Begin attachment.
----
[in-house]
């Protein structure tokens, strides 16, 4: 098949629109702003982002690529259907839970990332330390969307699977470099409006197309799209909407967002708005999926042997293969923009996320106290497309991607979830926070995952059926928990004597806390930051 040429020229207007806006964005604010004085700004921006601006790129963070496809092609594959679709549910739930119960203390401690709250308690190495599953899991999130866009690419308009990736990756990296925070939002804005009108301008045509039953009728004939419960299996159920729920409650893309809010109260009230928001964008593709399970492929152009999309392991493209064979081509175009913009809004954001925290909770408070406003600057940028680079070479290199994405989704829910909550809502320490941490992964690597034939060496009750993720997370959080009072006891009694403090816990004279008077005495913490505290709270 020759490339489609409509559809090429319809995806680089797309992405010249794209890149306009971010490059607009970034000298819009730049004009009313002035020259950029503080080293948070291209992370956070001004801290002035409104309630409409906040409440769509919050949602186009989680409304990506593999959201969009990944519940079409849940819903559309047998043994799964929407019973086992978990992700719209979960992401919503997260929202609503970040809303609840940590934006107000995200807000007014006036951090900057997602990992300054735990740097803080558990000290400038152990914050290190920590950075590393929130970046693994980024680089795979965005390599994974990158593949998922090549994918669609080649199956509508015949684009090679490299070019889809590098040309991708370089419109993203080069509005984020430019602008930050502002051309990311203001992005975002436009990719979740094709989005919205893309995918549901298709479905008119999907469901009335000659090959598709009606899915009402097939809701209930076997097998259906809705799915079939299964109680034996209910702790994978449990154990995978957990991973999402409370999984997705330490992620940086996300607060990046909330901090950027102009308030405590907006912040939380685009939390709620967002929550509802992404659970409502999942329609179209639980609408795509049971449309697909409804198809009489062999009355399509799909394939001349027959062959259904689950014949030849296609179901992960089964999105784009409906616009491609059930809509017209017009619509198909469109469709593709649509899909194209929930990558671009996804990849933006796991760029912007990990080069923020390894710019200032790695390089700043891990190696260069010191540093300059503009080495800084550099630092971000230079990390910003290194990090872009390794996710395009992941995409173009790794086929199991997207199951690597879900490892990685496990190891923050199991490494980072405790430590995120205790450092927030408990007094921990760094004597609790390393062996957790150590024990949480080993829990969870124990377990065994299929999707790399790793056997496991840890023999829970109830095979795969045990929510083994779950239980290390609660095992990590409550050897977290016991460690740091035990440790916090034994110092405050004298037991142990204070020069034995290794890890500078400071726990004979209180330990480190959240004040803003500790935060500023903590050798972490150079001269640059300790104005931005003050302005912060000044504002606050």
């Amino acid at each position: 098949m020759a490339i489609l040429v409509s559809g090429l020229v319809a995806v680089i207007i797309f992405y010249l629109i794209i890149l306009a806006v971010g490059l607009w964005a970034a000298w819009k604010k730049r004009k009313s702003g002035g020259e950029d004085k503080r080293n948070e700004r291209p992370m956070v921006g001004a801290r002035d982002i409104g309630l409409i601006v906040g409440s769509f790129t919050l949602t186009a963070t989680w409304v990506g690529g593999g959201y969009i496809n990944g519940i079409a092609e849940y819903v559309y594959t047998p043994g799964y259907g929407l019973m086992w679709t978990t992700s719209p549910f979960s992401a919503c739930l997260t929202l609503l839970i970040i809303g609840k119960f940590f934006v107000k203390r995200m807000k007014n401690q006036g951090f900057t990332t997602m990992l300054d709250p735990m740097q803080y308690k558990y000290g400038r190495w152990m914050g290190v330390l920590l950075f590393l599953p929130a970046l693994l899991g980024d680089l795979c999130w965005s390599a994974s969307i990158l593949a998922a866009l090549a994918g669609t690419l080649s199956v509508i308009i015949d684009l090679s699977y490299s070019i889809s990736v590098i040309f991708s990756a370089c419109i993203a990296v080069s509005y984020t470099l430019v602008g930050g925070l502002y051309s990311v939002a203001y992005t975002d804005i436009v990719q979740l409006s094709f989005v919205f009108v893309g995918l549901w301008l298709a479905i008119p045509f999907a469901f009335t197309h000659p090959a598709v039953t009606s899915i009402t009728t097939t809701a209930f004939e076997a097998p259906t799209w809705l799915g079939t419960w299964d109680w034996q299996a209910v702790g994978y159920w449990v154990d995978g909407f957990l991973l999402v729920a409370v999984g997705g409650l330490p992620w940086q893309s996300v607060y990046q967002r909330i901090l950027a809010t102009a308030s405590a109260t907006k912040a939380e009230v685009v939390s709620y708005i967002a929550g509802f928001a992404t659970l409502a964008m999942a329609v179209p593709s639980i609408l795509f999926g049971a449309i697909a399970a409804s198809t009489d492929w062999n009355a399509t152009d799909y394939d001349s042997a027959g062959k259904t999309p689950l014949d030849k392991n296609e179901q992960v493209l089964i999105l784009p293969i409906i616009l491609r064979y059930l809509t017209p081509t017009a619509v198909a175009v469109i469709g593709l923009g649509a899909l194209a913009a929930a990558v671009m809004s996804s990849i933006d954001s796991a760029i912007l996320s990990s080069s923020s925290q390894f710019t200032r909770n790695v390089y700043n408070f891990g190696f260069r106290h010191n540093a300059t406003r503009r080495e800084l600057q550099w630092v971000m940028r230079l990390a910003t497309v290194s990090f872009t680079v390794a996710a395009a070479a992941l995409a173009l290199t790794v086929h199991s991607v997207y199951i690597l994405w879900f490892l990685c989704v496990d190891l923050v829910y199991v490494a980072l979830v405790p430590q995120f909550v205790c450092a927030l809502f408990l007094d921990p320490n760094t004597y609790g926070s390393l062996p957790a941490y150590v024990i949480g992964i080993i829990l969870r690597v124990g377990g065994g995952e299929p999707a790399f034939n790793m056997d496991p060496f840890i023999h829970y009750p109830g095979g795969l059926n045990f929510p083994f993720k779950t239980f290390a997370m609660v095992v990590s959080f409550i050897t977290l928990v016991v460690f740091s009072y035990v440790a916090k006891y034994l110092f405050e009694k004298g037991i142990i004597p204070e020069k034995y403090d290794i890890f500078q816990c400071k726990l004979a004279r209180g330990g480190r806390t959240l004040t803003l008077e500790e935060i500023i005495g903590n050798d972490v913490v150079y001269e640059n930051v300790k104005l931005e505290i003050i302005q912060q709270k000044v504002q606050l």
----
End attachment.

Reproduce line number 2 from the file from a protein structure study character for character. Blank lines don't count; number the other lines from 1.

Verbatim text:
């Protein structure tokens, strides 16, 4: 098949629109702003982002690529259907839970990332330390969307699977470099409006197309799209909407967002708005999926042997293969923009996320106290497309991607979830926070995952059926928990004597806390930051 040429020229207007806006964005604010004085700004921006601006790129963070496809092609594959679709549910739930119960203390401690709250308690190495599953899991999130866009690419308009990736990756990296925070939002804005009108301008045509039953009728004939419960299996159920729920409650893309809010109260009230928001964008593709399970492929152009999309392991493209064979081509175009913009809004954001925290909770408070406003600057940028680079070479290199994405989704829910909550809502320490941490992964690597034939060496009750993720997370959080009072006891009694403090816990004279008077005495913490505290709270 020759490339489609409509559809090429319809995806680089797309992405010249794209890149306009971010490059607009970034000298819009730049004009009313002035020259950029503080080293948070291209992370956070001004801290002035409104309630409409906040409440769509919050949602186009989680409304990506593999959201969009990944519940079409849940819903559309047998043994799964929407019973086992978990992700719209979960992401919503997260929202609503970040809303609840940590934006107000995200807000007014006036951090900057997602990992300054735990740097803080558990000290400038152990914050290190920590950075590393929130970046693994980024680089795979965005390599994974990158593949998922090549994918669609080649199956509508015949684009090679490299070019889809590098040309991708370089419109993203080069509005984020430019602008930050502002051309990311203001992005975002436009990719979740094709989005919205893309995918549901298709479905008119999907469901009335000659090959598709009606899915009402097939809701209930076997097998259906809705799915079939299964109680034996209910702790994978449990154990995978957990991973999402409370999984997705330490992620940086996300607060990046909330901090950027102009308030405590907006912040939380685009939390709620967002929550509802992404659970409502999942329609179209639980609408795509049971449309697909409804198809009489062999009355399509799909394939001349027959062959259904689950014949030849296609179901992960089964999105784009409906616009491609059930809509017209017009619509198909469109469709593709649509899909194209929930990558671009996804990849933006796991760029912007990990080069923020390894710019200032790695390089700043891990190696260069010191540093300059503009080495800084550099630092971000230079990390910003290194990090872009390794996710395009992941995409173009790794086929199991997207199951690597879900490892990685496990190891923050199991490494980072405790430590995120205790450092927030408990007094921990760094004597609790390393062996957790150590024990949480080993829990969870124990377990065994299929999707790399790793056997496991840890023999829970109830095979795969045990929510083994779950239980290390609660095992990590409550050897977290016991460690740091035990440790916090034994110092405050004298037991142990204070020069034995290794890890500078400071726990004979209180330990480190959240004040803003500790935060500023903590050798972490150079001269640059300790104005931005003050302005912060000044504002606050």